The screen captures in this blog post were taken a few weeks ago from a working Eleonore installation (version 1.3.2) that was linked to several adult Web sites. As we can see from the first image, this pack tries to exploit several vulnerabilities in Adobe Reader, including one that Adobe just patched this month. The kit also attacks at least two Internet Explorer vulnerabilities, and a Java bug. In addition, the pack also attacks two rather old Firefox vulnerabilities (from 2005 and 2006). For a partial list of the exploits included in this pack, skip to the bottom of this post.
It’s important to keep in mind that some of these exploits are browser-agnostic: For example, with the PDF exploits, the vulnerability being exploited is the PDF Reader browser plug-in, not necessarily the browser itself. That probably explains the statistics in the images below, which shows a fairly high success rate against Opera, Safari, and Google Chrome users. In the screen shots below, the numbers beneath the “traffic” field indicate the number of visitors to the malicious site using that particular version of the browser, while the “loads” number corresponds to the number of visitors for that browser version that were found to be vulnerable to one or more of the vulnerabilities exploited by the Eleonore pack. The “percent” fields obviously indicate the percentage of visitors for each specific browser type that were successfully exploited (click for a larger version):
Last week, Adobe Systems Inc. shipped critical security updates for its PDF Reader software. Now comes an update that fixes at least two critical flaws in Adobe’s Shockwave Player, a commonly installed multimedia player.
Not sure whether you even have Shockwave Player on your system? You’re not alone. Because of a long history of rebranding between Macromedia and Adobe, the various naming conventions used for this software are extremely confusing. Here’s Adobe’s effort to draw clearer distinctions between the Flash and Shockwave multimedia players:
Jan. 7, 2010 was a typical sunny Thursday morning at the Delray Beach Public Library in coastal Florida, aside from one, ominous dark cloud on the horizon: It was the first time in as long as anyone could remember that the books simply weren’t checking out.
Sure, patrons were still able to borrow tomes in the usual way — by presenting their library cards. The trouble was, none of the staff could figure out how or why nearly $160,000 had disappeared from their bank ledgers virtually overnight. The money was sent in sub-$10,000 chunks to some 16 new employees that had been added to the usual outgoing direct deposit payroll.
One of those phantom employees was 19-year-old Brittany Carmine, 900 miles to the north in Richmond, Va. Carmine had just lost her job at a local marketing firm when she received a work-at-home job offer from a company calling itself the Prestige Group. She said after researching the company online, she decided it was legitimate, and filled out the paperwork to begin her employment. Just days later, she received a bank deposit of $9,649, with instructions to wire all but roughly $770 of that to individuals in Ukraine.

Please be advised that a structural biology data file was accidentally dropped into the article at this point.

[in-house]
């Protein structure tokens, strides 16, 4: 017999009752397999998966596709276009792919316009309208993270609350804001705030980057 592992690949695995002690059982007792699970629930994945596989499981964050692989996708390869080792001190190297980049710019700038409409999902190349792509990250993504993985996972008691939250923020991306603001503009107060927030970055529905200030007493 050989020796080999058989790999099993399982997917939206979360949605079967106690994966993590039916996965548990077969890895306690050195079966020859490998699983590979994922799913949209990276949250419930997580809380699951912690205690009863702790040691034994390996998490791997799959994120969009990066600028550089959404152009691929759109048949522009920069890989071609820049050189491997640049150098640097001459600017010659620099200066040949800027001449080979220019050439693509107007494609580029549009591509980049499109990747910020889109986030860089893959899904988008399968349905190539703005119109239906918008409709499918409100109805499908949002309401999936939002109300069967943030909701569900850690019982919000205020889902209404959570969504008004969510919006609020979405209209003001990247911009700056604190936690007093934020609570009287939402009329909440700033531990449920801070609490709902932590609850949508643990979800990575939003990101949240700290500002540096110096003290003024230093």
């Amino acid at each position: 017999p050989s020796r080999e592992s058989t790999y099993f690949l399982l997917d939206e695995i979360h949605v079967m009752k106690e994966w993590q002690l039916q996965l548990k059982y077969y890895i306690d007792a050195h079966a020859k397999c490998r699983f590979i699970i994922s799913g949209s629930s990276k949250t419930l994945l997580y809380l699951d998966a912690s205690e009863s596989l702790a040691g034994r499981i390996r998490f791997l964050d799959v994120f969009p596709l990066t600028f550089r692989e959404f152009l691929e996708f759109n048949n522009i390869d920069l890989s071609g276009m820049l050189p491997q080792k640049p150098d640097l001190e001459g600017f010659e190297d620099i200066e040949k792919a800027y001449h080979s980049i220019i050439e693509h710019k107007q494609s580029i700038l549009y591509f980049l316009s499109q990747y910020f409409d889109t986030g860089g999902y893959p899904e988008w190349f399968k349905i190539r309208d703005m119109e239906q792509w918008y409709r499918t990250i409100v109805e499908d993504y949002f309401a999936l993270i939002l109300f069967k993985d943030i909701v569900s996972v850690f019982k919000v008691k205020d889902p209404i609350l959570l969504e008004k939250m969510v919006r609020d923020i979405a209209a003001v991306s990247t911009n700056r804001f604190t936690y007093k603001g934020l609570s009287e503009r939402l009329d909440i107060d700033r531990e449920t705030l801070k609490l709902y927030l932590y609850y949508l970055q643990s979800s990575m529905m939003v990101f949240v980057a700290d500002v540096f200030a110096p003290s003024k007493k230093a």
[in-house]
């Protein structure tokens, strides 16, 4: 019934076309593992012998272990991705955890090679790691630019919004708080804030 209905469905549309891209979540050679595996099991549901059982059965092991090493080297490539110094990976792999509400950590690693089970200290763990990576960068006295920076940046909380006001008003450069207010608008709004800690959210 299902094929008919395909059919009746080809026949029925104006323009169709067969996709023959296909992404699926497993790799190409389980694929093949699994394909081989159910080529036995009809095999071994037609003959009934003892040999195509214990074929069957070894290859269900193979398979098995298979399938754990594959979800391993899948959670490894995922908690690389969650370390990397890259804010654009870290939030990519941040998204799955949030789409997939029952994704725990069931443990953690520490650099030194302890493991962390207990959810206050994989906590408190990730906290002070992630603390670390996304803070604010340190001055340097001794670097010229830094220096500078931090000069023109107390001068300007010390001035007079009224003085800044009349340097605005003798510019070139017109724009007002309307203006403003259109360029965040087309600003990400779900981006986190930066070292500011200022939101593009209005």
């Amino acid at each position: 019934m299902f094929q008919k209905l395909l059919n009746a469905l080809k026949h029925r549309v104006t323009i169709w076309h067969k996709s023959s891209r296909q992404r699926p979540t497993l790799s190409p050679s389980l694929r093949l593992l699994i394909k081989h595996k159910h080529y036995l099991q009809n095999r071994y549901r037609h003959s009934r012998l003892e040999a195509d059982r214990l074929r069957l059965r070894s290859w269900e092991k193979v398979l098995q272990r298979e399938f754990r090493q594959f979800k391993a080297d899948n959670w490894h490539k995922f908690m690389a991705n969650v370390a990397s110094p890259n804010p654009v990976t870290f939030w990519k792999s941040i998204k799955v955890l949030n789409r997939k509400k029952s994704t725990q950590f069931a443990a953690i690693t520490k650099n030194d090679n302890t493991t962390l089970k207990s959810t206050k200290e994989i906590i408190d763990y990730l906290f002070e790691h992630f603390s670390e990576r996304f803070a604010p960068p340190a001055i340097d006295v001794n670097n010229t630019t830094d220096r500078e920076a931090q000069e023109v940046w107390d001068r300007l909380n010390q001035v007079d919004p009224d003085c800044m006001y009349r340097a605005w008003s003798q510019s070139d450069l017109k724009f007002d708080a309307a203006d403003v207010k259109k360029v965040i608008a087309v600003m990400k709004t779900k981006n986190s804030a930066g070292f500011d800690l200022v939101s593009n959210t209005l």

Ten to fifteen years ago, if you were going to be the target of state sponsored or corporate espionage, you yourself were going to be a government or a large corporation that had intellectual property or information that an adversary was going to have to invest a lot of time and effort to pry out of you. What we have seen over the last five to seven years is that the botnet has democratized that process, so that now an individual can commit his own intelligence reconnaissance and espionage, whether at arms length on behalf of a state, on his own, or whether he’s doing it for corporate espionage.
This is an excerpt from a column of mine that appeared today at CSOonline. Read the rest of it at this link here.
Microsoft has issued an emergency security update to plug a critical hole in its Internet Explorer Web browser. The IE bug is the same flaw that is being blamed in part for fueling a spate of recent break-ins at Fortune 100 companies, including Google and Adobe.
If you use Microsoft Windows, please take a moment now to update your computer. Updates are available for all supported versions of IE and Windows. The easiest way to install the patch is through Windows Update. Users who have Automatic Updates turned on may be prompted to download and apply this within the next 48 hours or so, but honestly this is the kind of bug you probably want to quash as soon as possible.
The reason is that this is a browse-to-a-hostile-site-and-quickly-have-a-bad-day kind of flaw. What’s more, Symantec is now reporting that it has discovered hundreds of malicious and/or hacked Web sites are now serving up code that exploits this flaw to download malicious software. While many of these sites are in China, that fact matters little because hackers can always stitch code into a hacked, legitimate site that quietly and invisibly pulls down exploits from other sites. Meanwhile, security firm Websense warns that the targeted e-mail attacks leveraging this flaw continue unabated.
When computer code that exploits this IE flaw was first posted online last week, Microsoft was quick to point out that it had only seen the code working reliably against IE6 users. However, researchers now claim that the exploit can also be made to work against IE7 and even IE8 — the latest version of IE that ships with Windows 7 systems.
The fixes included in this patch aren’t limited to the publicly disclosed flaw: Microsoft has addressed seven other vulnerabilities in this patch as well. More details about this specific update are available at this Microsoft Technet page.
Securing your computer isn’t just about making sure the doors and windows into your system are latched and patched: Sometimes, it makes more sense to simply brick up some of these entryways altogether — by getting rid of programs you no longer use.
There are several programs that I’ve mentioned recently and put in this category (Java, QuickTime, Adobe Reader). Allow me to add another program to this list: RealPlayer. If you have this program installed, ask yourself this question: When was the latest time you used it?